The data set has an architectural style listed for most locations, and this could tie in with online reference materials like Wikipedia, where available.

Enhancements

The ideas posted to Civic Apps mentioned integrating stories and imagery for each site. An app rich with historical details, images, and personalities would certainly have a wider appeal than a simple map and text version.

Doing that well would require wrangling and reformatting text and media assets for at least a few hundred sites, and that’s a book-sized project. Unless, of course, someone has already written such a book, and is open to licensing stories and images for re-use in an app.

Are there any stories or story collections available in the public domain, under a Creative Commons license, or some other easily re-usable format?

The same questions for photos: Are there any public domain or CC-licensed photos available?

If not, maybe it would be possible to use government data as an outline or scaffold for crowd-sourced details? That would require broad and sustained community engagement, given the scope of the data.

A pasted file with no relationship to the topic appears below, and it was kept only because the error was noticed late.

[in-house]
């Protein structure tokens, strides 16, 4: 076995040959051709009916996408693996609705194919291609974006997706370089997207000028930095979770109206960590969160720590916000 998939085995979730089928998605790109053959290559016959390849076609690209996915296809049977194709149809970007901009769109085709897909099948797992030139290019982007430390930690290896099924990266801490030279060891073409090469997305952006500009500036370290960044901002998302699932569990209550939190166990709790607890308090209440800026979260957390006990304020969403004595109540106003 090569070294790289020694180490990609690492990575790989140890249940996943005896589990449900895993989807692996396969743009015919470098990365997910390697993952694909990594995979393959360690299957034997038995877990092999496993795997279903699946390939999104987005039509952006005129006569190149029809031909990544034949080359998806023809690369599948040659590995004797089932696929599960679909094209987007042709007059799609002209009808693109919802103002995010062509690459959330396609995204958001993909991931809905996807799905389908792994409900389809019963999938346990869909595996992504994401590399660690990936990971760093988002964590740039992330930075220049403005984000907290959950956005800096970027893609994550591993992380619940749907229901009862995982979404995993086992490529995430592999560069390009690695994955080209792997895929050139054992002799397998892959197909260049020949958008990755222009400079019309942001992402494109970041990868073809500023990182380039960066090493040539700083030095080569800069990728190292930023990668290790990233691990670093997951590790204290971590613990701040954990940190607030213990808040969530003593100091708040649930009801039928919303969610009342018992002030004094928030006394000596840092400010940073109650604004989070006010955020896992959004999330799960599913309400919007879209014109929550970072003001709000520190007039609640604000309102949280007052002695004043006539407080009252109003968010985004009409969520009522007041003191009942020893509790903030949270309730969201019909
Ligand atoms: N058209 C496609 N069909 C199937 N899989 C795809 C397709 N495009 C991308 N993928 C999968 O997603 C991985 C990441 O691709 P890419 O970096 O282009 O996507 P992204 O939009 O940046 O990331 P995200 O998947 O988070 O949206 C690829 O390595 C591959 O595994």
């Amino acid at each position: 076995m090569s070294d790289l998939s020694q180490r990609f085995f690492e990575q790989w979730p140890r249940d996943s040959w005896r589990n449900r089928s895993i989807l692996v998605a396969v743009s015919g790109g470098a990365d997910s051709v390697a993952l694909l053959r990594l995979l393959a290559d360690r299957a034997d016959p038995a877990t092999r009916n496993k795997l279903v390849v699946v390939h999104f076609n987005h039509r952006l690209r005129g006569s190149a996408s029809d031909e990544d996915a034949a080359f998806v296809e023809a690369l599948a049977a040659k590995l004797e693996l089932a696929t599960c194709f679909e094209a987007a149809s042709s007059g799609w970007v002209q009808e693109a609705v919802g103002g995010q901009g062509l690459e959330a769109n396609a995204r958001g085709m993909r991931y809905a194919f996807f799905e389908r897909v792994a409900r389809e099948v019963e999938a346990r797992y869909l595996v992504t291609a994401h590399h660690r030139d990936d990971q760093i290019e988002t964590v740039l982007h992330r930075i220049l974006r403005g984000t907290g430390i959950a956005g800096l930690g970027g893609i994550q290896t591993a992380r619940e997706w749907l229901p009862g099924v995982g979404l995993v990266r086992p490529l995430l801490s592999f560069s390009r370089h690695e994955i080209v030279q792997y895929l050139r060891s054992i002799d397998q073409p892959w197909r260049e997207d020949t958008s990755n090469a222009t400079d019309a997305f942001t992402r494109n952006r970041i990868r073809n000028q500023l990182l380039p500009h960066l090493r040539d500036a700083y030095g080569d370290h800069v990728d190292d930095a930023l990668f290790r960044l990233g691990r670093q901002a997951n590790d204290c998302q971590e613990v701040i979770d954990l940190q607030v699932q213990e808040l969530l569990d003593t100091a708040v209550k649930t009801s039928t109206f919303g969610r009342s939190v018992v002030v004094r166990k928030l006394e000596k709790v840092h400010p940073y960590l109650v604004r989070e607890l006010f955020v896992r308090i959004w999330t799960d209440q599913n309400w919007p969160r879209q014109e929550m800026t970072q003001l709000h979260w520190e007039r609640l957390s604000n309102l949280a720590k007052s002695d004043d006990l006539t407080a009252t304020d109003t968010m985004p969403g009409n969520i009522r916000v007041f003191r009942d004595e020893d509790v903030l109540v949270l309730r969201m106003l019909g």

Collaboration

Over the next few months, I’d be happy to take on some of the data work, re-purpose my existing iPhone code, and start planning for a richer version.

Anyone else want to join in?

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PDX Trees: 1.0 and Beyond

by Matt Blair on September 22, 2010

A tagged Heritage Tree

A tagged Heritage Tree

A few months ago, I didn’t even know Portland had heritage trees. And, to be honest, off the top of my head, I couldn’t tell you a single difference between an elm and an oak.

Over the last few weeks, I’ve started to learn, while testing an app I’ve created for the iPhone: PDX Trees.

PDX Trees Screenshot

PDX Trees Screenshot

Version 1.0

With the first release of the PDX Trees iPhone app, I have two primary goals:

  1. To help citizens and visitors alike find, identify and appreciate Portland’s Heritage Trees.
  2. To start building a crowd-sourced, longitudinal, season-sortable collection of images of these trees.